For the first time in almost 400 years, from the spring of 2014 visitors to the splendid hilltop 17th-century Bolsover Castle, six miles east of Chesterfield, will be able to take the high-level wall walk. The wall walk was originally built for Cavendish family guests as a platform from which to admire the stunning landscape, which stretches west for over 10 miles across the Vale of Scarsdale towards what is now the modern intrusion of the constant buzz of the M1. It’s all part of a £1 million restoration project by English Heritage for what is known as the Little Castle at Bolsover, which is recognised as one of the most important Jacobean buildings in the country. It is perhaps best known for its exquisite interiors, which comprise an opulent ensemble of decorative finishes, including gilded panelling, carved stonework and wall paintings, some of which have recently been restored by a team of conservation specialists. Bolsover Castle was built by William Cavendish, Duke of Newcastle, a courtier to King Charles I, as a retreat for entertainment, cultural pursuits and horse-training facilities in the superb Riding School, deep in the Derbyshire countryside. Cavendish and his father Charles wanted to create a unique complex of buildings where they could impress their visitors. The new restoration offers visitors the chance to take a closer look at the surviving architecture and appreciate the vision and background to a cultured nobleman’s life from four centuries ago.
Facilities – at a glance
- Parking onsite
- Parking nearby
- Little Castle not accessible to wheelchair users, some parts of the Riding House and Terrace Range suitable for wheelchair users subject to seasonal changes - call 01246 822844 to discuss. 107 steps to top of the Little Castle and 100 down to the bo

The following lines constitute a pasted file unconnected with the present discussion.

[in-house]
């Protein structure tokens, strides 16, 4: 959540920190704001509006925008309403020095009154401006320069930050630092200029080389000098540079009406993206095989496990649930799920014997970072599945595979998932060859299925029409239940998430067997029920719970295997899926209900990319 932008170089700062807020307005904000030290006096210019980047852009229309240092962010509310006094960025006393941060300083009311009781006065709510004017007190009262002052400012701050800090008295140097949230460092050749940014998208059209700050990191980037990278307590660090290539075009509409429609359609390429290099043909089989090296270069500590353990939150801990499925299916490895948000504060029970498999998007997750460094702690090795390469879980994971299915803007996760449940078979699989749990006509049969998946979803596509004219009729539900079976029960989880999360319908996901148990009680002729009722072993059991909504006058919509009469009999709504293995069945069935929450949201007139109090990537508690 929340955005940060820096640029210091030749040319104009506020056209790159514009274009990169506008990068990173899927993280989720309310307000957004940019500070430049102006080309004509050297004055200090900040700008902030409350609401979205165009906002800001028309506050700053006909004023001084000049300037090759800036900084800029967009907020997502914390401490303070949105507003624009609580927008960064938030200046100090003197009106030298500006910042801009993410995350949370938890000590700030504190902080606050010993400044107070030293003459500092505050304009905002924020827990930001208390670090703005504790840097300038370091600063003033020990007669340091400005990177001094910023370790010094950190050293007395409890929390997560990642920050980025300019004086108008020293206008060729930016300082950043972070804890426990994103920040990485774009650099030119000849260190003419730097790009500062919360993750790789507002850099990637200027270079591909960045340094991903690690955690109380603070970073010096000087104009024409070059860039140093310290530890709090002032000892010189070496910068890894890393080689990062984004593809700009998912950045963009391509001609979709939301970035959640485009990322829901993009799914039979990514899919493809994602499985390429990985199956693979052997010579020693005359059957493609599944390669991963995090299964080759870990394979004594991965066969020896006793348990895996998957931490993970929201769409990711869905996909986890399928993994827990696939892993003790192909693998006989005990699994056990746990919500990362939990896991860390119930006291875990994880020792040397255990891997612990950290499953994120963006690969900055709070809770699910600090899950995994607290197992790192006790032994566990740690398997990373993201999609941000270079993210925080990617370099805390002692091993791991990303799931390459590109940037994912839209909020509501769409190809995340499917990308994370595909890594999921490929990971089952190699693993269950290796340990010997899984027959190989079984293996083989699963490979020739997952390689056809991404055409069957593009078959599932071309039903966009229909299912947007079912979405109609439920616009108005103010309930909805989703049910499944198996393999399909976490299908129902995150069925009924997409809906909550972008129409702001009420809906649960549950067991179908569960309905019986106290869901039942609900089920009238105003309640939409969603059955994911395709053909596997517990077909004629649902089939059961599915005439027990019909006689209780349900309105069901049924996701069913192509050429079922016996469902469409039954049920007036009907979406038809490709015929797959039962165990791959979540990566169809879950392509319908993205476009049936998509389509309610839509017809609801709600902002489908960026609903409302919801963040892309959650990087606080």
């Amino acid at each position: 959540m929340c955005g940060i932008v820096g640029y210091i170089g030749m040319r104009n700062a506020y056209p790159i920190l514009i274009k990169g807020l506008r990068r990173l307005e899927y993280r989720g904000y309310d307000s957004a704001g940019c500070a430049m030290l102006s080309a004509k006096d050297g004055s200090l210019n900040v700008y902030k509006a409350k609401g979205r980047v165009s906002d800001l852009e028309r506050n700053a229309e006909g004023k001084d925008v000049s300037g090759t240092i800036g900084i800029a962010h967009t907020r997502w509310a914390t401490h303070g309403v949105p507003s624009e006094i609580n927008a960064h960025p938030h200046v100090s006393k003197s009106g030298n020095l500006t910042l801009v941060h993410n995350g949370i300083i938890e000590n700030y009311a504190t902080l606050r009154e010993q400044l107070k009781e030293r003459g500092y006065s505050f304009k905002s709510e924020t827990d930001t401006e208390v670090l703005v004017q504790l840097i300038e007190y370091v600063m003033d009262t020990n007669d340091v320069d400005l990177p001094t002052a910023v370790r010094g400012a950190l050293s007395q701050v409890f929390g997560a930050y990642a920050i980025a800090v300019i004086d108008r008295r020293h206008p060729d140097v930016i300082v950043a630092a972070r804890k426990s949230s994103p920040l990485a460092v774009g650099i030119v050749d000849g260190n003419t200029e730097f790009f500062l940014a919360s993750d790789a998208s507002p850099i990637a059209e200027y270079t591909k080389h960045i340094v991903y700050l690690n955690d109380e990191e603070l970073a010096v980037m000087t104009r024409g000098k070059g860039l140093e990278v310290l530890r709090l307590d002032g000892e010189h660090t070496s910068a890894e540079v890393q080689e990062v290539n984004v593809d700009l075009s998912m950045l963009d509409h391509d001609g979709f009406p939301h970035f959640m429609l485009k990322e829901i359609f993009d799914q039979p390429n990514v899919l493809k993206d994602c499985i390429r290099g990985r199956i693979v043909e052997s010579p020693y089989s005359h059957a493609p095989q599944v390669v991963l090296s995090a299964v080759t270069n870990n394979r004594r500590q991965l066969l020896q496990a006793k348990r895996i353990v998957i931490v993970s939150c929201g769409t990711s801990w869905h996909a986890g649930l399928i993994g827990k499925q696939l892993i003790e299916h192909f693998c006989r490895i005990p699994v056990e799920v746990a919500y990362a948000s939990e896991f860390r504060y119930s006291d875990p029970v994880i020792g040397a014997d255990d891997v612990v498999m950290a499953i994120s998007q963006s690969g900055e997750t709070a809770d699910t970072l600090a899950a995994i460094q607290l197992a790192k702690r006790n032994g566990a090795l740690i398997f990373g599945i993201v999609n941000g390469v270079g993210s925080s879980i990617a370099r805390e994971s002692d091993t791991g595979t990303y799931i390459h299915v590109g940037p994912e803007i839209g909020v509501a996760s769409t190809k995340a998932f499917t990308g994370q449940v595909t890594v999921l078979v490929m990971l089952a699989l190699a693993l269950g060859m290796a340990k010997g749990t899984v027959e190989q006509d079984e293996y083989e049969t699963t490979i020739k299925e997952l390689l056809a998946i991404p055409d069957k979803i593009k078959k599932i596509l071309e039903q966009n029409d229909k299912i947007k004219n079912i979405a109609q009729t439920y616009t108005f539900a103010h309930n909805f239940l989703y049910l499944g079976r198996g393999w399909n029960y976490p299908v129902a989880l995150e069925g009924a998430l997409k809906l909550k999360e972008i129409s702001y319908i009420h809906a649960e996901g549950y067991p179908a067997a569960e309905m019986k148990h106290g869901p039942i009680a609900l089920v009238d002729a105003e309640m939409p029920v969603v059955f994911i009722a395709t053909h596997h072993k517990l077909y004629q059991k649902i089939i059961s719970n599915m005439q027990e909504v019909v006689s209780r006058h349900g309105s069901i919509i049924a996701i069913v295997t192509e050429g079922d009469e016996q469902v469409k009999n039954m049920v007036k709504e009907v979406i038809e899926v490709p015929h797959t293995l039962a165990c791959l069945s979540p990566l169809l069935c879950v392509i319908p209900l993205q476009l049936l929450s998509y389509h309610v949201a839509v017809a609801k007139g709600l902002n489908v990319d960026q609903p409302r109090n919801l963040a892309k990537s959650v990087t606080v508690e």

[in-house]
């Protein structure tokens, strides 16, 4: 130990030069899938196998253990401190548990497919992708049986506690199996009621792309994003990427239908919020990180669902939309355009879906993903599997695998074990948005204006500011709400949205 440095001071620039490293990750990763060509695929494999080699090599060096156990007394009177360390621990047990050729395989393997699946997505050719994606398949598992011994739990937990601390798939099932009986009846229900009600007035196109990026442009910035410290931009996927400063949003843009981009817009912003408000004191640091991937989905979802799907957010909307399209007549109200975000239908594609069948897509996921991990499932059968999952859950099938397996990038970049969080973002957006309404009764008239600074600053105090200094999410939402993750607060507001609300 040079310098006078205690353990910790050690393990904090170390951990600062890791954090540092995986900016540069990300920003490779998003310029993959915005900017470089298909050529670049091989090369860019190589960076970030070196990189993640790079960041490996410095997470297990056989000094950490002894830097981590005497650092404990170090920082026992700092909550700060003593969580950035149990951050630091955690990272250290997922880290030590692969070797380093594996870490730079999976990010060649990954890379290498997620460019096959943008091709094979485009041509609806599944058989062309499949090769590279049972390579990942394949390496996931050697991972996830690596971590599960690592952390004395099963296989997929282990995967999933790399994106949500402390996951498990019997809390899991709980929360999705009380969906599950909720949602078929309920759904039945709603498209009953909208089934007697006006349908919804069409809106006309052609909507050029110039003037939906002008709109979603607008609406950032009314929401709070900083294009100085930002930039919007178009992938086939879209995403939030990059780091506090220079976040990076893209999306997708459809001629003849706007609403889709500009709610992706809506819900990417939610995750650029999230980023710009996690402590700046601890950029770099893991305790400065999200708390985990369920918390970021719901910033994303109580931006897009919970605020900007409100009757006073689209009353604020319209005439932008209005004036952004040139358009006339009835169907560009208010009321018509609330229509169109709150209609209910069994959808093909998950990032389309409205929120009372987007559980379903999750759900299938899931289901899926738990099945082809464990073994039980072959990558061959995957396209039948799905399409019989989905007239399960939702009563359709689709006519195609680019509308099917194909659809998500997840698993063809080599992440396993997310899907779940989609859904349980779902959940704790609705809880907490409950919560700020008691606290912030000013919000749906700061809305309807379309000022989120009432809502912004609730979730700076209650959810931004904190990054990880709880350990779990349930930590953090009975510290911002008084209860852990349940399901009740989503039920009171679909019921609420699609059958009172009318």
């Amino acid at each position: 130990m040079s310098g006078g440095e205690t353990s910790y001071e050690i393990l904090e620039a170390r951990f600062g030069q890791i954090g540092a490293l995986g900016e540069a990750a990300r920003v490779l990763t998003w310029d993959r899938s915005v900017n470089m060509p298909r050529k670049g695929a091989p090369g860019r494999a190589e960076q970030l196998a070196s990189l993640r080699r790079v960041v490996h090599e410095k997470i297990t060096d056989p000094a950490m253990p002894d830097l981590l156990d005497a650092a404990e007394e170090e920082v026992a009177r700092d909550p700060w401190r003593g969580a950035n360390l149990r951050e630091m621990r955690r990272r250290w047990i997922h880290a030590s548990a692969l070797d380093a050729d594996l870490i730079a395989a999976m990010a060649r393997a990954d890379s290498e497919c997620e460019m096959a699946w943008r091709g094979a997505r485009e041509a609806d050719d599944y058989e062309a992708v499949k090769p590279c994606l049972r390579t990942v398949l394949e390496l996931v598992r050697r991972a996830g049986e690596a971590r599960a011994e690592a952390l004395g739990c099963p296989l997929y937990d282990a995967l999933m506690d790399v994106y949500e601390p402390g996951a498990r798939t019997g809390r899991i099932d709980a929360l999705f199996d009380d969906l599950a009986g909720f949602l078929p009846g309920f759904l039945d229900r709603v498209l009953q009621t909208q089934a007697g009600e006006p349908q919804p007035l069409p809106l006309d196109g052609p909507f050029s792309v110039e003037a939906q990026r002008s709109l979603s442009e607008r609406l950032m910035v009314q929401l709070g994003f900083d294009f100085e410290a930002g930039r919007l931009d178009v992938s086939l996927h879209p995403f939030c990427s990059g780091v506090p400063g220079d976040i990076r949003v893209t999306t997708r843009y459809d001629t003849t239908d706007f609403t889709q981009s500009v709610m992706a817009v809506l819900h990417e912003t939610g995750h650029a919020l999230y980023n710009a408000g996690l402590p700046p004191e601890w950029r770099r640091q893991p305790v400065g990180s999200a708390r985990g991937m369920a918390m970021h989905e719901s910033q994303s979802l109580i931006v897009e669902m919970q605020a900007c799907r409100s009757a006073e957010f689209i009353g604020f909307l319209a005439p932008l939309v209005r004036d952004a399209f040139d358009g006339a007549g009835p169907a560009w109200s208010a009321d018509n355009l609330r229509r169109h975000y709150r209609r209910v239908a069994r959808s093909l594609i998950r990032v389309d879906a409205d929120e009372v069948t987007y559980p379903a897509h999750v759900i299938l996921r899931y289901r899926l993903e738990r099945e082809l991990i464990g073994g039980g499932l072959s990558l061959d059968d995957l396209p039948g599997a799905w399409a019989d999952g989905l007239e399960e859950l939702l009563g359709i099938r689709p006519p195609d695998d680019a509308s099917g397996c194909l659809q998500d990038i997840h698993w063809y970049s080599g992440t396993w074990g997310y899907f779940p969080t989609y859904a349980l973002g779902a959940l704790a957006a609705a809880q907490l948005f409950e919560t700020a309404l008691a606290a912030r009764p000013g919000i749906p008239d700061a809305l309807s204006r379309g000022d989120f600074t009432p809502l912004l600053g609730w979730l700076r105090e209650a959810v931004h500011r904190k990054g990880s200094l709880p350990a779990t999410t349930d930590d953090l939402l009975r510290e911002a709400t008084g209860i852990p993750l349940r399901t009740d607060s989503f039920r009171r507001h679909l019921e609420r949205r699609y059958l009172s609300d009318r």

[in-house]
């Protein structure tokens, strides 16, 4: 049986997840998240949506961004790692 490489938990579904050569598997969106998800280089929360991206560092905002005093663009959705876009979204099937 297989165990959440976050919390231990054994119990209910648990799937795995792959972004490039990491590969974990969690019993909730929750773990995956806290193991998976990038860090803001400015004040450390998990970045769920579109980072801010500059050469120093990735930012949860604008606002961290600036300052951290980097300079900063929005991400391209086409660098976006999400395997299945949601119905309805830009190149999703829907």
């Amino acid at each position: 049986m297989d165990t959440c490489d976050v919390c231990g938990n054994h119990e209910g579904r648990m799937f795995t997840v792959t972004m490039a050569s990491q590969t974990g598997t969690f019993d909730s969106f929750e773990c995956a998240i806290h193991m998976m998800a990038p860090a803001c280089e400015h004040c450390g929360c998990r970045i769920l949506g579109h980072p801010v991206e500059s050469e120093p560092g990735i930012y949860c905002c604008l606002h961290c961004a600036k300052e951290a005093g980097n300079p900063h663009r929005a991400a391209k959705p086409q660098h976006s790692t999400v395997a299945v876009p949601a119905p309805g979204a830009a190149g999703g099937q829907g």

- Facilities: Disabled parking, interpretation boards, viewpoints, audio tour with hearing loop, tactile exhibits
- Accessible toilets
- Open all year
- Opening Times: Open Oct, daily 10-5; Nov-23 Dec and 24 Feb-29 Mar, Sat-Sun 10-4; 27 Dec-1 Jan, Wed-Mon 10-4; 13-17 Feb and 19-23 Feb, daily 10-4. Closed 24-26 Dec and 1 Jan; 2 Jan-18 Feb. See website for opening times Mar onwards (last admission 1 hour be
Also in the area
About the area
The natural features of this central English county range from the modest heights of the Peak District National Park, where Kinder Scout stands at 2,088 ft (636 m), to the depths of its remarkable underground caverns, floodlit to reveal exquisite Blue John stone. Walkers and cyclists will enjoy the High Peak Trail which extends from the Derwent Valley to the limestone plateau near Buxton, and for many, the spectacular scenery is what draws them to the area.
The county is well endowed with stately homes – most notably Chatsworth, the palatial home of the Duke and Duchess of Devonshire, with its outstanding collections of paintings, statuary and art. Other gems include the well preserved medieval Haddon Hall, the Elizabethan Hardwick Hall, and Kedleston Hall, whose entrance front has been described as the grandest Palladian façade in Britain.
The spa town of Matlock is the county’s administrative centre and other major towns of interest include Derby and the old coal mining town of Chesterfield, with its crooked spire. Around the villages of Derbyshire, look out for the ancient tradition of well dressing, the decorating of springs and wells – the precious sources of life-sustaining water – with pictures formed from flowers.
Places to Stay
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